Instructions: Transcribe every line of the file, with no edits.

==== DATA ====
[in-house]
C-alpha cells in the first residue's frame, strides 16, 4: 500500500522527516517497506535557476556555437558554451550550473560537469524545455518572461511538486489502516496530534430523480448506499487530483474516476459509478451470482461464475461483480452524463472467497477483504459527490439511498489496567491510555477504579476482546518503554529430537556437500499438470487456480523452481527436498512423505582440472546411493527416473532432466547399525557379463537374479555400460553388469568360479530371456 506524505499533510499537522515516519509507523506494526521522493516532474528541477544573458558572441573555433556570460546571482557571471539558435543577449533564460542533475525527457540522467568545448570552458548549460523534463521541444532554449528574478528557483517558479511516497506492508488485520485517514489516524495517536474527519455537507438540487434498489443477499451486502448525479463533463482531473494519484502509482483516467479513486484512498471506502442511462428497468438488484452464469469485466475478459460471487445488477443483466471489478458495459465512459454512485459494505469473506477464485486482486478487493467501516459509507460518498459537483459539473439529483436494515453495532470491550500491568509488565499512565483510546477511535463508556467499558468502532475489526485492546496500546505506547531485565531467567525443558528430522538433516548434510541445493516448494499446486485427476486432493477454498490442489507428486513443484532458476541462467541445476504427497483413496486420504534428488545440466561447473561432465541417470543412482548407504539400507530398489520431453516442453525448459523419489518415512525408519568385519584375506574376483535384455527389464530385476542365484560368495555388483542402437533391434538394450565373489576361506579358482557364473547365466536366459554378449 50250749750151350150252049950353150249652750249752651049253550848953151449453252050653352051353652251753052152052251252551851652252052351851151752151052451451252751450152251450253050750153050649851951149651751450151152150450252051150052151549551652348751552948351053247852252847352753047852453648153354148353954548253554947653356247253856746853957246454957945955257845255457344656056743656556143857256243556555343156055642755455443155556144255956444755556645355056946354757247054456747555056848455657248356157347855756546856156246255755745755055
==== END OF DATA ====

[in-house]
C-alpha cells in the first residue's frame, strides 16, 4: 500500500522527516517497506535557476556555437558554451550550473560537469524545455518572461511538486489502516496530534430523480448506499487530483474516476459509478451470482461464475461483480452524463472467497477483504459527490439511498489496567491510555477504579476482546518503554529430537556437500499438470487456480523452481527436498512423505582440472546411493527416473532432466547399525557379463537374479555400460553388469568360479530371456 506524505499533510499537522515516519509507523506494526521522493516532474528541477544573458558572441573555433556570460546571482557571471539558435543577449533564460542533475525527457540522467568545448570552458548549460523534463521541444532554449528574478528557483517558479511516497506492508488485520485517514489516524495517536474527519455537507438540487434498489443477499451486502448525479463533463482531473494519484502509482483516467479513486484512498471506502442511462428497468438488484452464469469485466475478459460471487445488477443483466471489478458495459465512459454512485459494505469473506477464485486482486478487493467501516459509507460518498459537483459539473439529483436494515453495532470491550500491568509488565499512565483510546477511535463508556467499558468502532475489526485492546496500546505506547531485565531467567525443558528430522538433516548434510541445493516448494499446486485427476486432493477454498490442489507428486513443484532458476541462467541445476504427497483413496486420504534428488545440466561447473561432465541417470543412482548407504539400507530398489520431453516442453525448459523419489518415512525408519568385519584375506574376483535384455527389464530385476542365484560368495555388483542402437533391434538394450565373489576361506579358482557364473547365466536366459554378449 50250749750151350150252049950353150249652750249752651049253550848953151449453252050653352051353652251753052152052251252551851652252052351851151752151052451451252751450152251450253050750153050649851951149651751450151152150450252051150052151549551652348751552948351053247852252847352753047852453648153354148353954548253554947653356247253856746853957246454957945955257845255457344656056743656556143857256243556555343156055642755455443155556144255956444755556645355056946354757247054456747555056848455657248356157347855756546856156246255755745755055